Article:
Seriously, give them all the award.

NHLPA MVP – Ted Lindsay Award

Issues: Eh, it’s fine having the players vote on this.

Who Should Win: Panarin

See above.

General Manager of the Year

Issues: It takes a general manager in the league several years to build up the squad into a contender, so it’s weird to have this award for just one year. Let’s try replacing this award with the best acquisition of the year or something. It will still recognize a general manager for a great move, but naming one as the best of the year is rather silly.

Who Should Win: Jarmo Kekalainen – Columbus Blue Jackets

Look at the Blue Jackets from last year and look at them now. The team went all in last season with Panarin and Sergei Bobrovsky in the final year of their contracts and they traded for Matt Duchene at the deadline.

None were retained this season, and instead of making panic moves, Kekalainen weathered the storm, went with his crop of young talented goaltenders and skaters. The Jackets were fourth in the Metropolitan Division at the time of the pause and easily got an invite to the play-in tournament. Kekalainen should win for simply not making a panic move in free agency. Really commendable how he did not when most of his peers would have.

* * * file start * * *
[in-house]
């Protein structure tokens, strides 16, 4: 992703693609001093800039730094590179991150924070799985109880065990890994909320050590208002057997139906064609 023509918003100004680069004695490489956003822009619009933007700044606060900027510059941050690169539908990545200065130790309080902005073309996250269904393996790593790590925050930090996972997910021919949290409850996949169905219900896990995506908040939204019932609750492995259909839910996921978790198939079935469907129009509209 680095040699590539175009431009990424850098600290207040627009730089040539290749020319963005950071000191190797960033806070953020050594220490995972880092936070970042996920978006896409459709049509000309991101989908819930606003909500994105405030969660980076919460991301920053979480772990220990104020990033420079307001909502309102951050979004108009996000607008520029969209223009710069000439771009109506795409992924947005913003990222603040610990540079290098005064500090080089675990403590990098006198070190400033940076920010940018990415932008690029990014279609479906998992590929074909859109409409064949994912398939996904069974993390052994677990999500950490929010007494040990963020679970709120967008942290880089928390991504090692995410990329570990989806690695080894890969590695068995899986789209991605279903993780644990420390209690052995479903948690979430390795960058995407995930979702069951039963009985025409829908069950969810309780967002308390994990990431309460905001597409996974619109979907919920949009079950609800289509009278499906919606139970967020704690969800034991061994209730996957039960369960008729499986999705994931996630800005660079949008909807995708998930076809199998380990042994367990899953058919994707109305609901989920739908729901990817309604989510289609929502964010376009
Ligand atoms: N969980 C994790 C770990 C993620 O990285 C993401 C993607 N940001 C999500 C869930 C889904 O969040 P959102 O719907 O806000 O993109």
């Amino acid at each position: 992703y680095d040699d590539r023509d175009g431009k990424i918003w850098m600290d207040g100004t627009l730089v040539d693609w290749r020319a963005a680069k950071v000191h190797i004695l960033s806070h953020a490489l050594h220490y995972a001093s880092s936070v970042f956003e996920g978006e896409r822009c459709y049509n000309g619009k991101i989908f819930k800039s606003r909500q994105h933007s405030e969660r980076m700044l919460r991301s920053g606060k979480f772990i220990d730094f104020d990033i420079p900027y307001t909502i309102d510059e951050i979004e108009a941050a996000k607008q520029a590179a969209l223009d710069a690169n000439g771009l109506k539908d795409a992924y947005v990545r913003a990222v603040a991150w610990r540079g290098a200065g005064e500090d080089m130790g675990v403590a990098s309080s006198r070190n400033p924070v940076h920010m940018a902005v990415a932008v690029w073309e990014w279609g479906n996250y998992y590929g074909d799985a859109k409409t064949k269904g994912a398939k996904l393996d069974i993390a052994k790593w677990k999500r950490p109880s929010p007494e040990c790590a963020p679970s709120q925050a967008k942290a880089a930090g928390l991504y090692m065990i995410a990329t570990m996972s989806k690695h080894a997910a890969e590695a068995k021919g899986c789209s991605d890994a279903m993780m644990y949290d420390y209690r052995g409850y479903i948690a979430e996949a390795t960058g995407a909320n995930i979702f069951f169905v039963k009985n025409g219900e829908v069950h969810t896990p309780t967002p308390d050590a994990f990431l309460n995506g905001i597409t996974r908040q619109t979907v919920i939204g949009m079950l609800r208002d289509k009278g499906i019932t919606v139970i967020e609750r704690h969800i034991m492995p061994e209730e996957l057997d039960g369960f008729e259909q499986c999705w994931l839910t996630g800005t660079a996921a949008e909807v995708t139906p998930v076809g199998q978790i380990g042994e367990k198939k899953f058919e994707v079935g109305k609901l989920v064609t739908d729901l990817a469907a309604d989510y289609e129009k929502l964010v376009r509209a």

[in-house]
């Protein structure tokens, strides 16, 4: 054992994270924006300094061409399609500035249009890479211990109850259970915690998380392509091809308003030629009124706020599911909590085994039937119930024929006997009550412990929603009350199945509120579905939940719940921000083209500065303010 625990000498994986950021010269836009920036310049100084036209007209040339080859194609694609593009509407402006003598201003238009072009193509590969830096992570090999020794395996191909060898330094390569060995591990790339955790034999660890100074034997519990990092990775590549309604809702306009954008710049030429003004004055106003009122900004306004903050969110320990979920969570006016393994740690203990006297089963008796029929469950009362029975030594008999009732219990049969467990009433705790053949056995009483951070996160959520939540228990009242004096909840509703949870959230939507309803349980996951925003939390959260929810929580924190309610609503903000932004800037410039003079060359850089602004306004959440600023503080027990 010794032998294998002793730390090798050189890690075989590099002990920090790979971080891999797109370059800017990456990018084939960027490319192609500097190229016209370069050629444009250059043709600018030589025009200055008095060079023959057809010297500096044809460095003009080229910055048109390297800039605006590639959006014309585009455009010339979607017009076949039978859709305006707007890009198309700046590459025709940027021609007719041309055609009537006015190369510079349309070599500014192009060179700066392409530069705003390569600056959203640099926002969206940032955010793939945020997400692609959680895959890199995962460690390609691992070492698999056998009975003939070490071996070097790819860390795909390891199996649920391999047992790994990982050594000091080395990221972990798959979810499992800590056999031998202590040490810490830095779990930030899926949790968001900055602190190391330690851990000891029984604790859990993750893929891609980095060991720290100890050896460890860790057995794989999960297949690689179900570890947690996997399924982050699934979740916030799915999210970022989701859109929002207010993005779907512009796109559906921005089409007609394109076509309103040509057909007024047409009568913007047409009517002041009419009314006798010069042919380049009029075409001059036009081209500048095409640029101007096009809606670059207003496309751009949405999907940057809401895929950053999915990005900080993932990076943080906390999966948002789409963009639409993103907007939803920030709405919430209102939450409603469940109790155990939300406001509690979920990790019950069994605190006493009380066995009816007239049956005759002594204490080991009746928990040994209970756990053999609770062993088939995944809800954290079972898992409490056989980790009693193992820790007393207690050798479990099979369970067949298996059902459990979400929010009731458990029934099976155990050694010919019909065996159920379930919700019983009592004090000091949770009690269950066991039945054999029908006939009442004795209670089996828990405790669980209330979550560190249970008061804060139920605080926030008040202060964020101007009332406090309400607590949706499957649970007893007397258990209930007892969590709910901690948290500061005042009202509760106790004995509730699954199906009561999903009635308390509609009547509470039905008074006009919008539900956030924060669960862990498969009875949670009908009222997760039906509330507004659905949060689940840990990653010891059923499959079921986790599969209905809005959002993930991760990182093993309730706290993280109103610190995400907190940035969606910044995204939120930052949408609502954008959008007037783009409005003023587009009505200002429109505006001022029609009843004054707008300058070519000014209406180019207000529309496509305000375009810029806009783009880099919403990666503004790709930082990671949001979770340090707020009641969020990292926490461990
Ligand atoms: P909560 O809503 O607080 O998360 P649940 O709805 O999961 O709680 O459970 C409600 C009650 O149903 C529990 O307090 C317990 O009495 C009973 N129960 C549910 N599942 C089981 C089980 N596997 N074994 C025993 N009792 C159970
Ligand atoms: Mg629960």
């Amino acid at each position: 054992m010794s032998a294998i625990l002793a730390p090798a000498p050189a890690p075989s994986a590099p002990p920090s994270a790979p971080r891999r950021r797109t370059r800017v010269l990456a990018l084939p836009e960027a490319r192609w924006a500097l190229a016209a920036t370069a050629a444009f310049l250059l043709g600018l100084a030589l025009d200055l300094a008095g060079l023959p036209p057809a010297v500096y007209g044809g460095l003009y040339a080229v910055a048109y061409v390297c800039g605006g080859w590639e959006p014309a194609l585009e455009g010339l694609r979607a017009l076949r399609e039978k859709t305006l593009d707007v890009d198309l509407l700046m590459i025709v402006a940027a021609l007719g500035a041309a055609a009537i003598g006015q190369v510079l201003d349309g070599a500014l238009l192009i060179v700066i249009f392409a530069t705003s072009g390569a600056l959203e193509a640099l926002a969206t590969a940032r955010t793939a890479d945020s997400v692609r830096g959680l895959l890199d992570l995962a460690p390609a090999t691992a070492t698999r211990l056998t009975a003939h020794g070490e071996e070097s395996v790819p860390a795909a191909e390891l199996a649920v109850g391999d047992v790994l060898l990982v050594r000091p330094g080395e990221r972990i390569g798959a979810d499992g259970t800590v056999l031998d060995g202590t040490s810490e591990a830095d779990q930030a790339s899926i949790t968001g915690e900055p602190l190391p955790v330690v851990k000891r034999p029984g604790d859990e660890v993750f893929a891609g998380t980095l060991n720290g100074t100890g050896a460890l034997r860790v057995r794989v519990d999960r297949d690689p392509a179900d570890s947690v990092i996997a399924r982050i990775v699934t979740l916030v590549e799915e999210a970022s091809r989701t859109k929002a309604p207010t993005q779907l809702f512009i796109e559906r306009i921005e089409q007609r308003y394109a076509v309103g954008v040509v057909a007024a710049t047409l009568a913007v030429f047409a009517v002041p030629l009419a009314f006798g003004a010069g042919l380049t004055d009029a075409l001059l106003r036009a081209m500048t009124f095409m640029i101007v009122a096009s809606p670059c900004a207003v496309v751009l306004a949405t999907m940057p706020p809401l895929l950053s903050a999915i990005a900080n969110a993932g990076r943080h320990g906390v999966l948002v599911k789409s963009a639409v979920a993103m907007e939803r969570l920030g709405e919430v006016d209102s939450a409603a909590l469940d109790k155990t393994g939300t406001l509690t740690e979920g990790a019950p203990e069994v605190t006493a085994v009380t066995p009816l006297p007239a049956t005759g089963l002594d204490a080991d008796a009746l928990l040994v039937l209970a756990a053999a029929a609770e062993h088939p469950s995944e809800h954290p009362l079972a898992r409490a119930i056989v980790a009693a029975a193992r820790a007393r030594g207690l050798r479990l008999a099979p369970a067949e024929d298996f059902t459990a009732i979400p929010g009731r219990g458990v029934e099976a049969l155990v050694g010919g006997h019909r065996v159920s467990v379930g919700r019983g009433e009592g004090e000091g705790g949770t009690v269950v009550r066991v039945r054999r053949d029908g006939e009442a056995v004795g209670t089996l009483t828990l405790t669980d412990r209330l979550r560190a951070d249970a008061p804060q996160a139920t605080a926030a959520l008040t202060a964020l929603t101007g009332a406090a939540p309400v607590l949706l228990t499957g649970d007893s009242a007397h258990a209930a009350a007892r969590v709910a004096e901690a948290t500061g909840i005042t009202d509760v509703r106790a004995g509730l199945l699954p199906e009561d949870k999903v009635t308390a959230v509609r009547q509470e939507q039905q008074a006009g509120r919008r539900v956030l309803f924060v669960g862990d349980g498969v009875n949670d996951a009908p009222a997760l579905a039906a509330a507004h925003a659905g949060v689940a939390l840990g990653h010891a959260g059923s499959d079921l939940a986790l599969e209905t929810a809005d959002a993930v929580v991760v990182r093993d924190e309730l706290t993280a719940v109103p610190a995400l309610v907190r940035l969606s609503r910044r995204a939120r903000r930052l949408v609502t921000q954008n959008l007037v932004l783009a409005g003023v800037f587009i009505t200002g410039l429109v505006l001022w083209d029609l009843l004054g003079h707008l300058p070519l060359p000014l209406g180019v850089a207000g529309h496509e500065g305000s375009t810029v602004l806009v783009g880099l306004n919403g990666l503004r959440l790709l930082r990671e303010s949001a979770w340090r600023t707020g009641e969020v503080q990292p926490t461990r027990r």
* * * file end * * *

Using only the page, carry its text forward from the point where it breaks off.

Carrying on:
Best Leader – Mark Messier Leadership Award

Issues: It’s a leadership award. How do you judge that? This is almost worse than the Selke.

Who Should Win: Jack Eichel – Buffalo Sabres

You try playing in Buffalo and get back to me.

Most Charitable – King Clancy Award

Issues: None. This award is for humanitarian services rendered during the last year, with Jason Zucker of Minnesota winning previously for his work with the Give16 campaign.

Who Should Win: Any of the finalists.

The work is commendable, as always.

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Jun 19, 2019; Las Vegas, NV, USA; Jason Zucker was awarded the King Clancy Memorial Trophy during the 2019 NHL Awards at Mandalay Bay. Mandatory Credit: Stephen R. Sylvanie-USA TODAY Sports